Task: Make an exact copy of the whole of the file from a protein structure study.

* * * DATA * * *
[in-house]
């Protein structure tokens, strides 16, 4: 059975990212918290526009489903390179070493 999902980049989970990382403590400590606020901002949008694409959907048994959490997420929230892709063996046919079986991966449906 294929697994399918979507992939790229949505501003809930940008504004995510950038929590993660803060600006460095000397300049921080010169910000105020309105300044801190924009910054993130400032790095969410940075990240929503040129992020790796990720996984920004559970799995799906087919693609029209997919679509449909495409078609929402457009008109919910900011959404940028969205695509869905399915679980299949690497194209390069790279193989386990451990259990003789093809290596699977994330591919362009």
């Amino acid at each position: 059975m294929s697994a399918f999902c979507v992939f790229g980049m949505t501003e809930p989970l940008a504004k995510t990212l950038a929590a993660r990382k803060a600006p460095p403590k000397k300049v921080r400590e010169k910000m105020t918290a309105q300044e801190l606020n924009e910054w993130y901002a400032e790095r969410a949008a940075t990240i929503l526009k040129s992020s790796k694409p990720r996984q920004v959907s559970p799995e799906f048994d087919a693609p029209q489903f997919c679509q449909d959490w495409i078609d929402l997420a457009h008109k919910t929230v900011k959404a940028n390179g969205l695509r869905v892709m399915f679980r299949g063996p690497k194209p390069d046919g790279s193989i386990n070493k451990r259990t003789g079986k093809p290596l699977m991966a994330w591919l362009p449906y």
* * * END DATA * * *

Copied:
[in-house]
């Protein structure tokens, strides 16, 4: 059975990212918290526009489903390179070493 999902980049989970990382403590400590606020901002949008694409959907048994959490997420929230892709063996046919079986991966449906 294929697994399918979507992939790229949505501003809930940008504004995510950038929590993660803060600006460095000397300049921080010169910000105020309105300044801190924009910054993130400032790095969410940075990240929503040129992020790796990720996984920004559970799995799906087919693609029209997919679509449909495409078609929402457009008109919910900011959404940028969205695509869905399915679980299949690497194209390069790279193989386990451990259990003789093809290596699977994330591919362009």
């Amino acid at each position: 059975m294929s697994a399918f999902c979507v992939f790229g980049m949505t501003e809930p989970l940008a504004k995510t990212l950038a929590a993660r990382k803060a600006p460095p403590k000397k300049v921080r400590e010169k910000m105020t918290a309105q300044e801190l606020n924009e910054w993130y901002a400032e790095r969410a949008a940075t990240i929503l526009k040129s992020s790796k694409p990720r996984q920004v959907s559970p799995e799906f048994d087919a693609p029209q489903f997919c679509q449909d959490w495409i078609d929402l997420a457009h008109k919910t929230v900011k959404a940028n390179g969205l695509r869905v892709m399915f679980r299949g063996p690497k194209p390069d046919g790279s193989i386990n070493k451990r259990t003789g079986k093809p290596l699977m991966a994330w591919l362009p449906y």